GUEST OPINION II: More Reasons to Raise Minimum Wage

By on December 29, 2015

In Wyoming, increasing workers’ pay promises benefits to everyone.

151230GuestOpinion2_origTime and time again, people in Wyoming vote against their own best interests.

Many who live in poverty — if they vote at all — inexplicably select candidates who continually work to cut the social safety nets that exist to protect them. Some oilfield workers vote for candidates who adamantly refuse to pass safety measures that could extend their lives. Motorists who depend on well-maintained, safe roads for their survival often pick candidates who don’t want to spend any money for critical transportation upgrades.

You get the picture. But the one issue that constantly amazes me is why so many voters — from the working poor to the wealthy — keep electing officials who maintain that raising the minimum wage will kill jobs, raise prices and cripple the economy.

In reality, millions of workers across the country would take home more money to spend on both essential products and other items they can’t afford now. The federal minimum wage has been raised 22 times since it was set at 25 cents in 1938, and not one of those increases has resulted in fewer jobs or higher prices.

Company presidents who oppose any minimum wage hike may benefit from a substantial increase because it would give people more money to buy their products and services. In turn, it may be necessary to hire more workers to keep up with demand.

The most well-known example of this strategy is when Henry Ford more than doubled the daily wages of his workers in 1914, from $2.25 to $5. After he did it, his auto manufacturing company became the most successful in the industry.

The reason Ford dramatically increased wages has long been debated. Some argue that his main motivation was to reduce turnover on his assembly lines, thus cutting the huge expense of training new workers. That certainly was a factor.

But Ford supplied his own answer in his 1926 book, “Today and Tomorrow.” He wrote: “The owner, the employees, and the buying public are all one and the same, and unless an industry can so manage itself as to keep wages high and prices low it destroys itself, for otherwise it limits the number of its customers. One’s own employees ought to be one’s own best customers.”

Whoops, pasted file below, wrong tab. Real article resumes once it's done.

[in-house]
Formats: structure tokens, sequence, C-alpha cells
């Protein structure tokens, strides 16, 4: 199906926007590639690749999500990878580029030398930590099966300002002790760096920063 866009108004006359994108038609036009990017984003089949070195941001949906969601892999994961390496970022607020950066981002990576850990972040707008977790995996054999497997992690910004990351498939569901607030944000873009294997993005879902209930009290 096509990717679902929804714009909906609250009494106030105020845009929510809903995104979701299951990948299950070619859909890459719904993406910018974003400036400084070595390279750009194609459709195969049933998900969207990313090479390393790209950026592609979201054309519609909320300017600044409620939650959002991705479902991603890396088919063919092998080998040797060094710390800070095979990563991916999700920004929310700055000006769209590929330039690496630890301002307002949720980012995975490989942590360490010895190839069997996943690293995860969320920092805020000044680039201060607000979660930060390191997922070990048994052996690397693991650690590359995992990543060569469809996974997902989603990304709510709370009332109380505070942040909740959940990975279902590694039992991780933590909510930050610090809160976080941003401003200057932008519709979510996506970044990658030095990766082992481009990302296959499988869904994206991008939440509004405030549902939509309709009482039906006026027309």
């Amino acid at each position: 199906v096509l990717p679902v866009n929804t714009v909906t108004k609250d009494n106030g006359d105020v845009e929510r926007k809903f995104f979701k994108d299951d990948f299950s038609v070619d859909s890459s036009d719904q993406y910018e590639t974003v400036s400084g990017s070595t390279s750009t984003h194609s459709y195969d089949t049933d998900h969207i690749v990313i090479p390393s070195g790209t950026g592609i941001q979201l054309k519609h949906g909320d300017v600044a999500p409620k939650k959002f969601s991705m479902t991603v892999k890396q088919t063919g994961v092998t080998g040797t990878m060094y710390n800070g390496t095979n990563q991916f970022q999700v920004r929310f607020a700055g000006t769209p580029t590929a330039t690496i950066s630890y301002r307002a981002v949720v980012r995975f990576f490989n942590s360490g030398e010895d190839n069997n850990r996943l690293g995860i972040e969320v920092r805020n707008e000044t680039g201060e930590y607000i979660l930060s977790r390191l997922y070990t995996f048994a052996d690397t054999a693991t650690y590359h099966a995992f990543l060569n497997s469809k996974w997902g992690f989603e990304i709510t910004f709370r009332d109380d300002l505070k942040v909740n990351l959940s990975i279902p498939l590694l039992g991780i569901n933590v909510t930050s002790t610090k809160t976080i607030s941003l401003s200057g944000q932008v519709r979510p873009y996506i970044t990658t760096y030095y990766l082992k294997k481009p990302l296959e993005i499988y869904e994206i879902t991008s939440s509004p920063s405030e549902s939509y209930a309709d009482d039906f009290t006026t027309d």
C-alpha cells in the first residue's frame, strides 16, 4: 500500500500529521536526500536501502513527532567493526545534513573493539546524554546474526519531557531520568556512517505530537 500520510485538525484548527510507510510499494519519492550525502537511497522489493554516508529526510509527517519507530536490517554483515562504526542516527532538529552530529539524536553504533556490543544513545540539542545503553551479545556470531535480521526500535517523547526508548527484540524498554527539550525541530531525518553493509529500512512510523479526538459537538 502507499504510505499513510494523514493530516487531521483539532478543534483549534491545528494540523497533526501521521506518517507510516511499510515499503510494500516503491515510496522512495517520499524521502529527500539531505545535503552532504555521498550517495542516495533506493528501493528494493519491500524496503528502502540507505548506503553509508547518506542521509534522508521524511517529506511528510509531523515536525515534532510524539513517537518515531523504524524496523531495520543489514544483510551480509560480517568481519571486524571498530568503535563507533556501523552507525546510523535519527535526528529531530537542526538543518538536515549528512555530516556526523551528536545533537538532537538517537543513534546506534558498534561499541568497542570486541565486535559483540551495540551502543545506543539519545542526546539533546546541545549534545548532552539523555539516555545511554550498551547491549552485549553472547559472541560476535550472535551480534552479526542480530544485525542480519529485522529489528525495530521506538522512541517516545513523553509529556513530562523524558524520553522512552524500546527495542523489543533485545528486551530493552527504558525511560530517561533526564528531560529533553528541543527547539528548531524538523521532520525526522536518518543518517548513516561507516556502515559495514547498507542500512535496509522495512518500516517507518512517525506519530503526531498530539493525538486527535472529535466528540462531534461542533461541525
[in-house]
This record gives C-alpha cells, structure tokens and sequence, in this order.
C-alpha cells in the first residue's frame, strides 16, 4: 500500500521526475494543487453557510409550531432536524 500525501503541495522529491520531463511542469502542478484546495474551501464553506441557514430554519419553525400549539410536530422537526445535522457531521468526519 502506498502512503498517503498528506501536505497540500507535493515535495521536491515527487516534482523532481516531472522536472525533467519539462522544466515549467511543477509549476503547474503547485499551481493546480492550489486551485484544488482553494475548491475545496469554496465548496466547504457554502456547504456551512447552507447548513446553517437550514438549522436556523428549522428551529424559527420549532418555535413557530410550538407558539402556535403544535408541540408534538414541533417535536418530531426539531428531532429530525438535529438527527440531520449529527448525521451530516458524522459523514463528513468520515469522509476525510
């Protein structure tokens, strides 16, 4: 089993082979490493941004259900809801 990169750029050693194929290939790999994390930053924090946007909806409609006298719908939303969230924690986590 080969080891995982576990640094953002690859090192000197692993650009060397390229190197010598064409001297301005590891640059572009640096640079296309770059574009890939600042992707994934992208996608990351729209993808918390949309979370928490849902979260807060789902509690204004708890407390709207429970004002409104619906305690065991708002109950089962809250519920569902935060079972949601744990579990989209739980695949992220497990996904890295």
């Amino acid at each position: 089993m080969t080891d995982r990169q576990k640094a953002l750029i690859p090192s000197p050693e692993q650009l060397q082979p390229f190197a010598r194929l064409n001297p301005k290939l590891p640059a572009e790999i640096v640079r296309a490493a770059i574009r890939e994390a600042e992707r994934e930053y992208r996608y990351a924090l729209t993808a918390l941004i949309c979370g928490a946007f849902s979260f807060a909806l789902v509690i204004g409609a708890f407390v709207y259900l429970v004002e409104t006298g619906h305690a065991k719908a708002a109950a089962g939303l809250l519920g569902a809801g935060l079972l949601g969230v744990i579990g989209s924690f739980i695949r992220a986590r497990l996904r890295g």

The bold move worked. Ford sold 398,000 Model Ts in 1914, 501,000 the next year, and topped 1 million cars annually by 1920.

Ford noted his company increased the buying power of its own workers, and they increased the buying power of others. “It is this thought of enlarging buying power by paying high wages and selling at low prices that is behind the prosperity of this country,” he wrote.

Five states do not have minimum wages on the books. In the rest of the nation, the state minimum wages are all set at or above the federal $7.25 per hour minimum — except Wyoming and Georgia, which both have only a $5.15 per hour minimum requirement.

Wyoming politicians and businesses maintain that raising the state minimum wage to $7.25 an hour isn’t necessary, because most employers pay at least the federal level. But not all of them do. A worker who is in any occupation not covered by the Fair Labor Standards Act is subject to the state minimum wage, not the federal. An employee at a business that makes less than $500,000 annually and does not engage in interstate commerce is not covered by the federal minimum wage.